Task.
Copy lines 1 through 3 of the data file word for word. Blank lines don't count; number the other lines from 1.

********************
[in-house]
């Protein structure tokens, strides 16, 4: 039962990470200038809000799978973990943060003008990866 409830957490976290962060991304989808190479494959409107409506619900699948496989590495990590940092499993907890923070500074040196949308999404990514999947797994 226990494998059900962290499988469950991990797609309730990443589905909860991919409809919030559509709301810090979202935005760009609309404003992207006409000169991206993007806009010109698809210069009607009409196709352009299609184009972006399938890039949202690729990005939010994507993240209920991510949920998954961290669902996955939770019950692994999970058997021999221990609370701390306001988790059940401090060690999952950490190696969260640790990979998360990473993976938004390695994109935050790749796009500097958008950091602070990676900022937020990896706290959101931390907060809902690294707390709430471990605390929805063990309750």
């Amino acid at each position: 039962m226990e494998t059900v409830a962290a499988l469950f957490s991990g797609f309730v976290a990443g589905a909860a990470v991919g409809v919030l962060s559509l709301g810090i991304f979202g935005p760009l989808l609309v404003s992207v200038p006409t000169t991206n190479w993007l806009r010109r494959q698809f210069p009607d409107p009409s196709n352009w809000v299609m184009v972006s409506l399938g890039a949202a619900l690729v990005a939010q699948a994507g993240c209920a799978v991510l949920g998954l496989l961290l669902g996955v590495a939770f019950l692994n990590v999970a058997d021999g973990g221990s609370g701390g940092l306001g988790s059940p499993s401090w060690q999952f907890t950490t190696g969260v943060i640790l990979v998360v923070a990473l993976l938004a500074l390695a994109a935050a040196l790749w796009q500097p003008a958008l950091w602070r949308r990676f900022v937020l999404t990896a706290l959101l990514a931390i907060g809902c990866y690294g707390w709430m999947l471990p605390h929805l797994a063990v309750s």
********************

[in-house]
């Protein structure tokens, strides 16, 4: 039962990470200038809000799978973990943060003008990866 409830957490976290962060991304989808190479494959409107409506619900699948496989590495990590940092499993907890923070500074040196949308999404990514999947797994 226990494998059900962290499988469950991990797609309730990443589905909860991919409809919030559509709301810090979202935005760009609309404003992207006409000169991206993007806009010109698809210069009607009409196709352009299609184009972006399938890039949202690729990005939010994507993240209920991510949920998954961290669902996955939770019950692994999970058997021999221990609370701390306001988790059940401090060690999952950490190696969260640790990979998360990473993976938004390695994109935050790749796009500097958008950091602070990676900022937020990896706290959101931390907060809902690294707390709430471990605390929805063990309750």
């Amino acid at each position: 039962m226990e494998t059900v409830a962290a499988l469950f957490s991990g797609f309730v976290a990443g589905a909860a990470v991919g409809v919030l962060s559509l709301g810090i991304f979202g935005p760009l989808l609309v404003s992207v200038p006409t000169t991206n190479w993007l806009r010109r494959q698809f210069p009607d409107p009409s196709n352009w809000v299609m184009v972006s409506l399938g890039a949202a619900l690729v990005a939010q699948a994507g993240c209920a799978v991510l949920g998954l496989l961290l669902g996955v590495a939770f019950l692994n990590v999970a058997d021999g973990g221990s609370g701390g940092l306001g988790s059940p499993s401090w060690q999952f907890t950490t190696g969260v943060i640790l990979v998360v923070a990473l993976l938004a500074l390695a994109a935050a040196l790749w796009q500097p003008a958008l950091w602070r949308r990676f900022v937020l999404t990896a706290l959101l990514a931390i907060g809902c990866y690294g707390w709430m999947l471990p605390h929805l797994a063990v309750s």